Last year’s Super Bowl, featuring the Los Angeles Rams and the New England Patriots, drew 98.2 million TV viewers in the United States. That was low, as the big game often sees more than 100 million and peaked at 114.5 million in 2015. Low or not, it’s still a formidable figure. It means that by instinct, most broadcasters get out of the way and offer little to compete.
The instinct doesn’t apply to streaming services, nor does it apply to public broadcasters. While this year’s Super Bowl (Sunday, Fox, CTV, 6:30 p.m.) scoops up attention, if you’re not interested, you have options.
For instance, most PBS stations are running a marathon of the excellent adaptation of Howards End – about love, class, property and hypocrisy in Edwardian England – starting at 5 p.m. on Sunday. See, there’s a ton of entertaining content unrelated to the NFL’s big day. There’s more drama, fashion, a gripping nature special and a music special. Herewith, still more competition to Super Bowl conformity.
Next in Fashion (streaming on Netflix) is a new competitive fashion-creation series. You think those NFL players are show-offs and divas? One of Netflix’s odd and, frankly, ill-advised forays into reality TV, the show features 18 contestants broken into nine teams of two, competing for a US$250,000 investment in their brand. None are amateurs, you see, and some have already launched clothing lines or worked for big designers. Hosts Alexa Chung (a British “model and muse” and designer) and Queer Eye’s Tan France try to keep it witty and light, mostly by trying too hard. It’s pretty déclassé competitive TV, but all 10 episodes can be binge-watched, and you might get suckered into the drama. Canadian designer Charles Lu, from Hamilton, is a strong contender from the start.
Miss Americana (streaming on Netflix) might be more Taylor Swift than non-fans can take, but it amounts to an odd coming-of-age story. As filmmaker Lana Wilson and Swift – who is very much in control – structure the narrative, it’s about the singer’s progression from a teen star who craved attention and praise to an adult who cares less about what others think. As such, it’s not high drama. In fact, the main tension is rooted in Swift’s hesitation to make a political statement. There is lots of music, mind you.
The Nature of Things: Nature’s Cleanup Crew (Saturday, CBC NN, 7 p.m. and CBC Gem) takes what would be, for many viewers, an eccentric view of ants, opossums, vultures and foxes. These critters are our friends, apparently. They are the “unsung heroes” in major urban areas, recycling the waste we leave behind. For spectacle, you can see pavement ants at work in New York City, where there are 2,000 for every human. Watch them take care of discarded potato chips, and you’ll have seen something more impressive than anything on High Arctic Haulers. The in-praise-of-scavengers story also goes to Berlin to look at how foxes operate and to Bulgaria and Ethiopia to examine the benign work of vultures.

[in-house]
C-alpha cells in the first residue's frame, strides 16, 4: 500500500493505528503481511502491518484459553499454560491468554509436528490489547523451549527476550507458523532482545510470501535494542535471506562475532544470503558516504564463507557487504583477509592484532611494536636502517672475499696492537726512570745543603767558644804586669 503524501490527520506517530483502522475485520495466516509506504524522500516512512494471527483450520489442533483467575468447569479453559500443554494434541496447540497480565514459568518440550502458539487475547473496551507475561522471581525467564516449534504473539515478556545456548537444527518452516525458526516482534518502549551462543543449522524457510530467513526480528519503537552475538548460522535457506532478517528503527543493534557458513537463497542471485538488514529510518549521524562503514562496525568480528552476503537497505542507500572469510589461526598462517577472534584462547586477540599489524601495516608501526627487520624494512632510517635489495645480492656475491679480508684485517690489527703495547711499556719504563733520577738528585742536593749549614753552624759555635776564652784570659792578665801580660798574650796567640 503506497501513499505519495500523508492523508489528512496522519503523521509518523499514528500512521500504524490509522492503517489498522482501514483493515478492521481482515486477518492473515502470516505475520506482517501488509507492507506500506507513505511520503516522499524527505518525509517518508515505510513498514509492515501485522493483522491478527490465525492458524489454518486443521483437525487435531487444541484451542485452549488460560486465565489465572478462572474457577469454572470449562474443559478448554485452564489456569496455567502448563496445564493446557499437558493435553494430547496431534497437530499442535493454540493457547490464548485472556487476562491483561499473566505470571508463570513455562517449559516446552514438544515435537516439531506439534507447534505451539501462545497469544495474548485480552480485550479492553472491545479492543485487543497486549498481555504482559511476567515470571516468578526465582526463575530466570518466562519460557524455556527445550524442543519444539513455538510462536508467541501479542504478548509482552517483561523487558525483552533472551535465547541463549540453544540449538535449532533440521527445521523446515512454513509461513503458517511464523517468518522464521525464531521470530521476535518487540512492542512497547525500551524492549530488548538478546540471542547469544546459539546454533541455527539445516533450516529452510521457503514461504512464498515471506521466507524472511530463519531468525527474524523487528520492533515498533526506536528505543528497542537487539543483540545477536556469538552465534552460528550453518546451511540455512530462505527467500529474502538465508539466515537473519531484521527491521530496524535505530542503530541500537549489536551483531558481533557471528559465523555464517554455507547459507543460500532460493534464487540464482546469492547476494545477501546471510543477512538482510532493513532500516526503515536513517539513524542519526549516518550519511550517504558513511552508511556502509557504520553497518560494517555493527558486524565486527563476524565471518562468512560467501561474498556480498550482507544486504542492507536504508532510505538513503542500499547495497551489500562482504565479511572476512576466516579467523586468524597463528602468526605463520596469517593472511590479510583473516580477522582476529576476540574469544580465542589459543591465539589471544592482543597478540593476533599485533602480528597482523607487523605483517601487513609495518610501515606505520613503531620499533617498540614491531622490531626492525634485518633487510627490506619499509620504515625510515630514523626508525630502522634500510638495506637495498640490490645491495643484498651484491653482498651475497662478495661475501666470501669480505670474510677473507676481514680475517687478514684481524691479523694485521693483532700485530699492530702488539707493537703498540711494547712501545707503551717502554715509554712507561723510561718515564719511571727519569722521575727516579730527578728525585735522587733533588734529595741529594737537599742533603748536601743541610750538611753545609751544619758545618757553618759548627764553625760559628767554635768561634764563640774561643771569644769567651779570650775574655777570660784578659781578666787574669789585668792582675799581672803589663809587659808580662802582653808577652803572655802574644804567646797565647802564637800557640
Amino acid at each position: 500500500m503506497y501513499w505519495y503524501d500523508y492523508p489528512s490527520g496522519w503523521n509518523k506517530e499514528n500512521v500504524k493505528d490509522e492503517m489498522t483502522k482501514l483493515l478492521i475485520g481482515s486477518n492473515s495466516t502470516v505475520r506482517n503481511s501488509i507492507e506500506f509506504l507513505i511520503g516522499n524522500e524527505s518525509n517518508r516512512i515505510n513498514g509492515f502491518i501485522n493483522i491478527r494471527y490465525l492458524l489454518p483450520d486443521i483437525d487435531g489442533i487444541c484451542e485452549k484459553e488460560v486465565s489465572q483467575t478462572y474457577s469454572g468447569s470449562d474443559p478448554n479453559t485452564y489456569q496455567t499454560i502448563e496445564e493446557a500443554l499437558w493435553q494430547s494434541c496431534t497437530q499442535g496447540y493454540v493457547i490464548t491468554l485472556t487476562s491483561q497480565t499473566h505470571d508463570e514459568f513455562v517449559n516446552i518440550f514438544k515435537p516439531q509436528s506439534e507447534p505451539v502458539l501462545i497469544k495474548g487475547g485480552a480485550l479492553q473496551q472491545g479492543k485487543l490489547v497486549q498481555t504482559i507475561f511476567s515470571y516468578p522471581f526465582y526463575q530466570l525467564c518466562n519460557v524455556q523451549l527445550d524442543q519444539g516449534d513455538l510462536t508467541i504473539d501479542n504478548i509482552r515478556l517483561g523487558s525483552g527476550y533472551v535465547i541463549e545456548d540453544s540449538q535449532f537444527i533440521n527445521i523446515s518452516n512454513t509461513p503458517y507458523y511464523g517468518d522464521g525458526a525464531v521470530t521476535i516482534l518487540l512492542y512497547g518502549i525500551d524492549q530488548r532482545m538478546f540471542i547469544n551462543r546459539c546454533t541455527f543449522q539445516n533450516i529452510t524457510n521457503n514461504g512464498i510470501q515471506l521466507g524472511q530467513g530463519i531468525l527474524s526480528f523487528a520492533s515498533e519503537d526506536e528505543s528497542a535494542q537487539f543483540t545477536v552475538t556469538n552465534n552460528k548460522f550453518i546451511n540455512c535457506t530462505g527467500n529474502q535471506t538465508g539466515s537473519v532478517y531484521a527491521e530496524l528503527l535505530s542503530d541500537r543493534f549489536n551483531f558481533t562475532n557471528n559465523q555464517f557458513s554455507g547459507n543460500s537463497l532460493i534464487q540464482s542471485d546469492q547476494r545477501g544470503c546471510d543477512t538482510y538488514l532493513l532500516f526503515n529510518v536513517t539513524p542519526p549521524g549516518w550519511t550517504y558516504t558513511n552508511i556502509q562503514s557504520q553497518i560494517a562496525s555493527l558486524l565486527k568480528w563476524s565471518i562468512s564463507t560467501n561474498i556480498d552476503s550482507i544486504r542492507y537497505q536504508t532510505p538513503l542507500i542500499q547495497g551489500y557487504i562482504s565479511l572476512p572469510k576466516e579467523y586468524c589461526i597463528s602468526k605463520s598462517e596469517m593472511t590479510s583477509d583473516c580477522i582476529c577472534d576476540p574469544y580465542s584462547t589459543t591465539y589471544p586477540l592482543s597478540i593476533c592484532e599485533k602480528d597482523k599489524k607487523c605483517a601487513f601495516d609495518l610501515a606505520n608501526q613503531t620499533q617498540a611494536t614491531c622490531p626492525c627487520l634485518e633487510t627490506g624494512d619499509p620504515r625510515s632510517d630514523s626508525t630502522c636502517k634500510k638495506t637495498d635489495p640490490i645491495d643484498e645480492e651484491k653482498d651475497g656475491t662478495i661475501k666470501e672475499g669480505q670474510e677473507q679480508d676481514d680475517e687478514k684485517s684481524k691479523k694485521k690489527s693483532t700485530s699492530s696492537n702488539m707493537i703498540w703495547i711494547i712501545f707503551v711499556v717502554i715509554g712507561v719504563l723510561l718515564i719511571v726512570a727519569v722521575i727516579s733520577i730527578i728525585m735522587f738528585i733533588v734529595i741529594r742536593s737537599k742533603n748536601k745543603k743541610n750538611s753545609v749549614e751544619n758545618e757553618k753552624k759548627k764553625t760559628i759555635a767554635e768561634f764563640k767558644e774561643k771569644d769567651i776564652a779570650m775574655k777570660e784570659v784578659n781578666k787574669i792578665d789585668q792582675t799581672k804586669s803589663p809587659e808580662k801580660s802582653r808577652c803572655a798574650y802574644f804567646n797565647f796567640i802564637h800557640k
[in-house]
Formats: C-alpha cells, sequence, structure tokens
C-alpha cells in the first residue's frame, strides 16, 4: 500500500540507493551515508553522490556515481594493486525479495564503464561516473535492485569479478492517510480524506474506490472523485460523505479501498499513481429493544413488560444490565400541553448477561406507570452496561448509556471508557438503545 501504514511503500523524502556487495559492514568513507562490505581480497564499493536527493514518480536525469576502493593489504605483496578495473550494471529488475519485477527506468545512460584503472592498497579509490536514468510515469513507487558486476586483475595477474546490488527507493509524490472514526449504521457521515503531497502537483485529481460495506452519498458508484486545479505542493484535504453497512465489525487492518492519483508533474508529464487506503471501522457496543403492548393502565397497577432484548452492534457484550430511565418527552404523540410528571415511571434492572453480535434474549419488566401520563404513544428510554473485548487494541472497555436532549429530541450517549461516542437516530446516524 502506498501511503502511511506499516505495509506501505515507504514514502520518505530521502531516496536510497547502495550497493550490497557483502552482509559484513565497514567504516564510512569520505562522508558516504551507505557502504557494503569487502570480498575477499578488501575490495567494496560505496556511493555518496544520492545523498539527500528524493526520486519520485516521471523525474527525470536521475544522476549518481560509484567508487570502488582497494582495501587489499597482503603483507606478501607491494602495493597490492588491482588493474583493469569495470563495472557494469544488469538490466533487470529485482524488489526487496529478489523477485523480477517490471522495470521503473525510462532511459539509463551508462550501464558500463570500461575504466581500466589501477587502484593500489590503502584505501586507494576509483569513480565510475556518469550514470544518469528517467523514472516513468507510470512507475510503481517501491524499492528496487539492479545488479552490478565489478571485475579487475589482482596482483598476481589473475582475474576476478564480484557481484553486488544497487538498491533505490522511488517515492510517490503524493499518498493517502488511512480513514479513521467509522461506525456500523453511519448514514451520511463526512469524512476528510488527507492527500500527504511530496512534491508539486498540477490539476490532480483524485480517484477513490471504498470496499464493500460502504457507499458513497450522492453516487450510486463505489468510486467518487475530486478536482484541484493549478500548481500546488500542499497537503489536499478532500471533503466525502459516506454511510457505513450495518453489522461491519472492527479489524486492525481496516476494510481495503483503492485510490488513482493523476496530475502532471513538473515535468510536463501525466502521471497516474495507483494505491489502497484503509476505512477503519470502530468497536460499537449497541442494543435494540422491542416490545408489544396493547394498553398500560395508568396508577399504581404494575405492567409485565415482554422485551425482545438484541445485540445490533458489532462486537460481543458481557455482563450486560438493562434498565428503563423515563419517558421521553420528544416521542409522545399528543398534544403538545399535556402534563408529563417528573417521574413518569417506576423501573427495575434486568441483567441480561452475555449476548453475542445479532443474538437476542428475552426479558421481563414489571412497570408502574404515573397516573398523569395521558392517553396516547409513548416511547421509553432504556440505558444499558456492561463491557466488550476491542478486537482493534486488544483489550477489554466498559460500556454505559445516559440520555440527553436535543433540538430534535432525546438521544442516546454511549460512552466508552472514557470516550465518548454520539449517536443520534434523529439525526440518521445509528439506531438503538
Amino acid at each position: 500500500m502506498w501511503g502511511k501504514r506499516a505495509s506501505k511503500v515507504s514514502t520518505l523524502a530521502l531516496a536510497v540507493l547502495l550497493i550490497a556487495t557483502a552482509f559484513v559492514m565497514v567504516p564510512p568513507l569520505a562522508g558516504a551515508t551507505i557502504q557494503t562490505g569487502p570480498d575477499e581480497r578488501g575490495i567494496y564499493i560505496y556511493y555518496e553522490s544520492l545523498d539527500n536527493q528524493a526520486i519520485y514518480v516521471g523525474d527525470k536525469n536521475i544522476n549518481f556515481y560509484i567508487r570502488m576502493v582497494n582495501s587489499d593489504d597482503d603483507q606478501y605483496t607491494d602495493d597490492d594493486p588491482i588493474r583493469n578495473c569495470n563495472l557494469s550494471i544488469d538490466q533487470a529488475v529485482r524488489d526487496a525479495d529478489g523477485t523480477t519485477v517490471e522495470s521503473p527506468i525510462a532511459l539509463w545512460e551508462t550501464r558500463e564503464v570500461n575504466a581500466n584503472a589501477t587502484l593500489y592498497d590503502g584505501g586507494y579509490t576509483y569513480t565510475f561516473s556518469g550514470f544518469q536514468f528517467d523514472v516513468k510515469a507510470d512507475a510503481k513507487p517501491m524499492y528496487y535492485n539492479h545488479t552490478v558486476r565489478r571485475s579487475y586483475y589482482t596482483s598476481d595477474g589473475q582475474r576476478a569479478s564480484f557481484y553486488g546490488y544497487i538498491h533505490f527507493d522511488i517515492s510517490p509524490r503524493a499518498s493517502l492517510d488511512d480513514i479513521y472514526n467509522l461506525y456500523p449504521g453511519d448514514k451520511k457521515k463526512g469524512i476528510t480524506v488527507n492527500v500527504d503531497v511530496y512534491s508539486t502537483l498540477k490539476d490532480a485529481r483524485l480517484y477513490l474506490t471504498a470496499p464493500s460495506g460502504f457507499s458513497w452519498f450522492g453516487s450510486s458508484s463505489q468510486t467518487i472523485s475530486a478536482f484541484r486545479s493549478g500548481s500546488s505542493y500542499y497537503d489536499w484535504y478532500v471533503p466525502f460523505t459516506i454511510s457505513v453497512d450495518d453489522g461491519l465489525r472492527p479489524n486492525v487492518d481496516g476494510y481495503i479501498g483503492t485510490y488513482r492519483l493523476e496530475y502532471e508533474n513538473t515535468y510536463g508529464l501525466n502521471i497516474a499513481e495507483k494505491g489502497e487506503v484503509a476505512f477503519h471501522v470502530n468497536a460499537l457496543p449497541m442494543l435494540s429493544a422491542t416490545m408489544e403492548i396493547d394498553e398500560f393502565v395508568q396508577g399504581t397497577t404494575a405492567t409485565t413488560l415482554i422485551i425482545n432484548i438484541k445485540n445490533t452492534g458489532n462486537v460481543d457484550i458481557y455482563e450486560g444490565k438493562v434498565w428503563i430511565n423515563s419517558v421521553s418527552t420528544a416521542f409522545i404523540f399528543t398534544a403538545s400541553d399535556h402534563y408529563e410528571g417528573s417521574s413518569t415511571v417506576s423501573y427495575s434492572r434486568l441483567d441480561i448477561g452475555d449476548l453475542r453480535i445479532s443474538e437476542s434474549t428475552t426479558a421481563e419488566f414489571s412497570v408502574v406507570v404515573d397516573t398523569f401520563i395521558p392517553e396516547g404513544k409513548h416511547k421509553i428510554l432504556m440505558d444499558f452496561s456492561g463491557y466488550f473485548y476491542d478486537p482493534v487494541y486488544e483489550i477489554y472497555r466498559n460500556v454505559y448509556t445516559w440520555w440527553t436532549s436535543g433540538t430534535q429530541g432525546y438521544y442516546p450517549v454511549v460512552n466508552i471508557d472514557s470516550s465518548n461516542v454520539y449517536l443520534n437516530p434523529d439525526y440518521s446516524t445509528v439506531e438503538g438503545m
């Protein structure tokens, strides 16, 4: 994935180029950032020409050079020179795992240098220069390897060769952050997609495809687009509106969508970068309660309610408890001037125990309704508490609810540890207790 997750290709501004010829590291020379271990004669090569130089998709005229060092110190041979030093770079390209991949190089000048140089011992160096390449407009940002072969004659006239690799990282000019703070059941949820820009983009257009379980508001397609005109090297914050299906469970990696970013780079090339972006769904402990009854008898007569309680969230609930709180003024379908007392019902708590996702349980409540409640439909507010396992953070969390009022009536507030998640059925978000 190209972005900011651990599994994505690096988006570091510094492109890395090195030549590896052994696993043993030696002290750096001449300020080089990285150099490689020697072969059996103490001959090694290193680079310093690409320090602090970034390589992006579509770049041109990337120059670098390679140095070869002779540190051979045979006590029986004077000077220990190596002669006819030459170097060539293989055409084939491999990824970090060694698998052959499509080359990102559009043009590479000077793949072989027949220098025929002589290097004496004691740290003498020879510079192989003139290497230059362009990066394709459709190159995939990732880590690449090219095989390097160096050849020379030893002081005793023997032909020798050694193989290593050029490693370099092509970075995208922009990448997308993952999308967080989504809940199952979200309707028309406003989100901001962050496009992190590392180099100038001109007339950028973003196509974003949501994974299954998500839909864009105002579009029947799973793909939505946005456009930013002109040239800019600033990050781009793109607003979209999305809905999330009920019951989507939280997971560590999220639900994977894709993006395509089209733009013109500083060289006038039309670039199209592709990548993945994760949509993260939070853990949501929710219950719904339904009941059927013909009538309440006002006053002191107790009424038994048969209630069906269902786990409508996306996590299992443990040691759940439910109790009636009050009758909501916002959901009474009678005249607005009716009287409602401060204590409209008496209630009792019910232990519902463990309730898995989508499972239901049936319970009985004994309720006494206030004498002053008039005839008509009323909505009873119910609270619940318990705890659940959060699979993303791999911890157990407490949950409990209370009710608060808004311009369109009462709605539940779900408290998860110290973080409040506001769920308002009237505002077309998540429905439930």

The Stranger (streams on Netflix) is an eight-part thriller based on Harlan Coben’s novel but transferred in setting from the United States to Britain – specifically, Manchester. Reasons for the change might be many – and possibly financial – but it adds some authenticity to the often low-grade suspense and characterization in Coben’s stories.
A female stranger approaches people and reveals a dark secret about their lives. First up is lawyer Adam Price (Richard Armitage), an ordinary middle-class guy with with two kids and a loving wife named Corrine (Dervla Kirwan). Adam is minding his own business after a kids’ soccer game when the woman sidles up and tells him that two years earlier, Corrine faked a pregnancy and miscarriage. She also suggests he check the DNA of his two sons. He’s astonished. The strange woman says, “Think of me as a stranger who knows, think of me as a stranger who released you from prison.” Soon, the woman is doing the same to others. It is established that everybody has a dark secret to hide, and some of the stranger’s provocations are uncannily correct. There’s not a lot of depth to the series, but it has solid acting – it also features Stephen Rea and Jennifer Saunders in a rare dramatic role – and a genuine air of gloom.
After the Super Bowl, the prestige post-game slot is given to a new episode of The Masked Singer, which will be avoided by many of you, by instinct.
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